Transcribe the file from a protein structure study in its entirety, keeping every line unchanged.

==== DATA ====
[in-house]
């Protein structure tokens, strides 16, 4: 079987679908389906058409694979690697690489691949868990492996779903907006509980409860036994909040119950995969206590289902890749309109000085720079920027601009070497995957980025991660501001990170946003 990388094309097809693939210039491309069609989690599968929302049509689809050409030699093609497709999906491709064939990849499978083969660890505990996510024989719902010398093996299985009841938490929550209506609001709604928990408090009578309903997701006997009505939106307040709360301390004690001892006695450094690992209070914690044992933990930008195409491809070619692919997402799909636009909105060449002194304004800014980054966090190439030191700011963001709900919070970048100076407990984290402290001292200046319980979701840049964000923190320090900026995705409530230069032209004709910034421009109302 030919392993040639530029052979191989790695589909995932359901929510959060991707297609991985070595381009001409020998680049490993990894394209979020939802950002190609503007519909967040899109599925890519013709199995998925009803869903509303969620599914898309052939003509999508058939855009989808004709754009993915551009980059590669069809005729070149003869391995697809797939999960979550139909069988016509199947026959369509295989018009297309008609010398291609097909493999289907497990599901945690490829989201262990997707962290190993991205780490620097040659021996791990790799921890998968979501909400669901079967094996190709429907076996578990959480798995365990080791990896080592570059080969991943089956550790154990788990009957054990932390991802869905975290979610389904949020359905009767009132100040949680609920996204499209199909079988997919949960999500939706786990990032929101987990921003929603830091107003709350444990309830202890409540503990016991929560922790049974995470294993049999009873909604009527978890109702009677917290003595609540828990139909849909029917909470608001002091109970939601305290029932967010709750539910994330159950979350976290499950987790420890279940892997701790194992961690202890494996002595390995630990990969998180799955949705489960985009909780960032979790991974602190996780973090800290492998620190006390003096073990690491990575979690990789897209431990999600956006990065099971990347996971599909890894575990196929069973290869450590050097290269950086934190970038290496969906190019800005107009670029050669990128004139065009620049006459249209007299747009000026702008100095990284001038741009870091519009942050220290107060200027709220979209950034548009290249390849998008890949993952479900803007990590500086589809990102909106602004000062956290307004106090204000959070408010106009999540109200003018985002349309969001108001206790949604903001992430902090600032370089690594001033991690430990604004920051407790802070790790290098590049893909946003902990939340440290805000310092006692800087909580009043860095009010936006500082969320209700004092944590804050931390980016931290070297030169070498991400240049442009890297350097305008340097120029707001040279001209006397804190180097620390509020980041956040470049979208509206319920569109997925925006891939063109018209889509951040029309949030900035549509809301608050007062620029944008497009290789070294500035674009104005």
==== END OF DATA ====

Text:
[in-house]
């Protein structure tokens, strides 16, 4: 079987679908389906058409694979690697690489691949868990492996779903907006509980409860036994909040119950995969206590289902890749309109000085720079920027601009070497995957980025991660501001990170946003 990388094309097809693939210039491309069609989690599968929302049509689809050409030699093609497709999906491709064939990849499978083969660890505990996510024989719902010398093996299985009841938490929550209506609001709604928990408090009578309903997701006997009505939106307040709360301390004690001892006695450094690992209070914690044992933990930008195409491809070619692919997402799909636009909105060449002194304004800014980054966090190439030191700011963001709900919070970048100076407990984290402290001292200046319980979701840049964000923190320090900026995705409530230069032209004709910034421009109302 030919392993040639530029052979191989790695589909995932359901929510959060991707297609991985070595381009001409020998680049490993990894394209979020939802950002190609503007519909967040899109599925890519013709199995998925009803869903509303969620599914898309052939003509999508058939855009989808004709754009993915551009980059590669069809005729070149003869391995697809797939999960979550139909069988016509199947026959369509295989018009297309008609010398291609097909493999289907497990599901945690490829989201262990997707962290190993991205780490620097040659021996791990790799921890998968979501909400669901079967094996190709429907076996578990959480798995365990080791990896080592570059080969991943089956550790154990788990009957054990932390991802869905975290979610389904949020359905009767009132100040949680609920996204499209199909079988997919949960999500939706786990990032929101987990921003929603830091107003709350444990309830202890409540503990016991929560922790049974995470294993049999009873909604009527978890109702009677917290003595609540828990139909849909029917909470608001002091109970939601305290029932967010709750539910994330159950979350976290499950987790420890279940892997701790194992961690202890494996002595390995630990990969998180799955949705489960985009909780960032979790991974602190996780973090800290492998620190006390003096073990690491990575979690990789897209431990999600956006990065099971990347996971599909890894575990196929069973290869450590050097290269950086934190970038290496969906190019800005107009670029050669990128004139065009620049006459249209007299747009000026702008100095990284001038741009870091519009942050220290107060200027709220979209950034548009290249390849998008890949993952479900803007990590500086589809990102909106602004000062956290307004106090204000959070408010106009999540109200003018985002349309969001108001206790949604903001992430902090600032370089690594001033991690430990604004920051407790802070790790290098590049893909946003902990939340440290805000310092006692800087909580009043860095009010936006500082969320209700004092944590804050931390980016931290070297030169070498991400240049442009890297350097305008340097120029707001040279001209006397804190180097620390509020980041956040470049979208509206319920569109997925925006891939063109018209889509951040029309949030900035549509809301608050007062620029944008497009290789070294500035674009104005």